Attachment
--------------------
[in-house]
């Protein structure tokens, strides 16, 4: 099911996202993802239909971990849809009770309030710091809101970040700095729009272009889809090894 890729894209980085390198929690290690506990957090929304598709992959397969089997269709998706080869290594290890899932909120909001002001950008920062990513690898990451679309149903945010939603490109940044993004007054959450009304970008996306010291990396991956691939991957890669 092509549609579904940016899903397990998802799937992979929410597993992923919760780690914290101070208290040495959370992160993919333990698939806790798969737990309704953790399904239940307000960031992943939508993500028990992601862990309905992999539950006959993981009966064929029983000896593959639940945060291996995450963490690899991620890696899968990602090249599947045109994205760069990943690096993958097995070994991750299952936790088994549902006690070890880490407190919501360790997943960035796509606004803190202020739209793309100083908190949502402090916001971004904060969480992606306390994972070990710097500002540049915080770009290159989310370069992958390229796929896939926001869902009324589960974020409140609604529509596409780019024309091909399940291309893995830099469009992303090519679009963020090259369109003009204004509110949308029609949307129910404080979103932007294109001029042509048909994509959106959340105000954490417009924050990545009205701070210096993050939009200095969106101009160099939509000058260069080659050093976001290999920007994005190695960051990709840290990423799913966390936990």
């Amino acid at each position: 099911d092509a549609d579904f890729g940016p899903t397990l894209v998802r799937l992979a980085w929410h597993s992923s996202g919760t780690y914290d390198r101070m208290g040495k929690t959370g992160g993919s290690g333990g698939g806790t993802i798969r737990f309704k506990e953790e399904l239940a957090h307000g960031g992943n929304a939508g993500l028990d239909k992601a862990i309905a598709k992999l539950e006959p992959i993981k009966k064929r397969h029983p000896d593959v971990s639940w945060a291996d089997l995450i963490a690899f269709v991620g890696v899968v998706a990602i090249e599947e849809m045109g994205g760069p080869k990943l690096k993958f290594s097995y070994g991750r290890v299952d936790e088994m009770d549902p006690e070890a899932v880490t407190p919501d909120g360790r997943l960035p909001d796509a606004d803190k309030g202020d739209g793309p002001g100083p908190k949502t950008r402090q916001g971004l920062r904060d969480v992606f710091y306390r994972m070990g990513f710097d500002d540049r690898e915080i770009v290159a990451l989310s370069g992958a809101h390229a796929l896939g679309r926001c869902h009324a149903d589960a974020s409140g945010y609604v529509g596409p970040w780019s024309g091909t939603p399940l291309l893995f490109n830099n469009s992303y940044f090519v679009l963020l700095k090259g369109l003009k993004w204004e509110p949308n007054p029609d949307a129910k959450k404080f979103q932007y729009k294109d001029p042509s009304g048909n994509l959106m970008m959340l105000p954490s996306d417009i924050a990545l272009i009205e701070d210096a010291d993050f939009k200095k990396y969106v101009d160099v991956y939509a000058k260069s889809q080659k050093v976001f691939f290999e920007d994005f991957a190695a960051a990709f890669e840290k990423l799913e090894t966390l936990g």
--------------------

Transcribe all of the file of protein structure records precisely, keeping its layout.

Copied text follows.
[in-house]
């Protein structure tokens, strides 16, 4: 099911996202993802239909971990849809009770309030710091809101970040700095729009272009889809090894 890729894209980085390198929690290690506990957090929304598709992959397969089997269709998706080869290594290890899932909120909001002001950008920062990513690898990451679309149903945010939603490109940044993004007054959450009304970008996306010291990396991956691939991957890669 092509549609579904940016899903397990998802799937992979929410597993992923919760780690914290101070208290040495959370992160993919333990698939806790798969737990309704953790399904239940307000960031992943939508993500028990992601862990309905992999539950006959993981009966064929029983000896593959639940945060291996995450963490690899991620890696899968990602090249599947045109994205760069990943690096993958097995070994991750299952936790088994549902006690070890880490407190919501360790997943960035796509606004803190202020739209793309100083908190949502402090916001971004904060969480992606306390994972070990710097500002540049915080770009290159989310370069992958390229796929896939926001869902009324589960974020409140609604529509596409780019024309091909399940291309893995830099469009992303090519679009963020090259369109003009204004509110949308029609949307129910404080979103932007294109001029042509048909994509959106959340105000954490417009924050990545009205701070210096993050939009200095969106101009160099939509000058260069080659050093976001290999920007994005190695960051990709840290990423799913966390936990």
């Amino acid at each position: 099911d092509a549609d579904f890729g940016p899903t397990l894209v998802r799937l992979a980085w929410h597993s992923s996202g919760t780690y914290d390198r101070m208290g040495k929690t959370g992160g993919s290690g333990g698939g806790t993802i798969r737990f309704k506990e953790e399904l239940a957090h307000g960031g992943n929304a939508g993500l028990d239909k992601a862990i309905a598709k992999l539950e006959p992959i993981k009966k064929r397969h029983p000896d593959v971990s639940w945060a291996d089997l995450i963490a690899f269709v991620g890696v899968v998706a990602i090249e599947e849809m045109g994205g760069p080869k990943l690096k993958f290594s097995y070994g991750r290890v299952d936790e088994m009770d549902p006690e070890a899932v880490t407190p919501d909120g360790r997943l960035p909001d796509a606004d803190k309030g202020d739209g793309p002001g100083p908190k949502t950008r402090q916001g971004l920062r904060d969480v992606f710091y306390r994972m070990g990513f710097d500002d540049r690898e915080i770009v290159a990451l989310s370069g992958a809101h390229a796929l896939g679309r926001c869902h009324a149903d589960a974020s409140g945010y609604v529509g596409p970040w780019s024309g091909t939603p399940l291309l893995f490109n830099n469009s992303y940044f090519v679009l963020l700095k090259g369109l003009k993004w204004e509110p949308n007054p029609d949307a129910k959450k404080f979103q932007y729009k294109d001029p042509s009304g048909n994509l959106m970008m959340l105000p954490s996306d417009i924050a990545l272009i009205e701070d210096a010291d993050f939009k200095k990396y969106v101009d160099v991956y939509a000058k260069s889809q080659k050093v976001f691939f290999e920007d994005f991957a190695a960051a990709f890669e840290k990423l799913e090894t966390l936990g």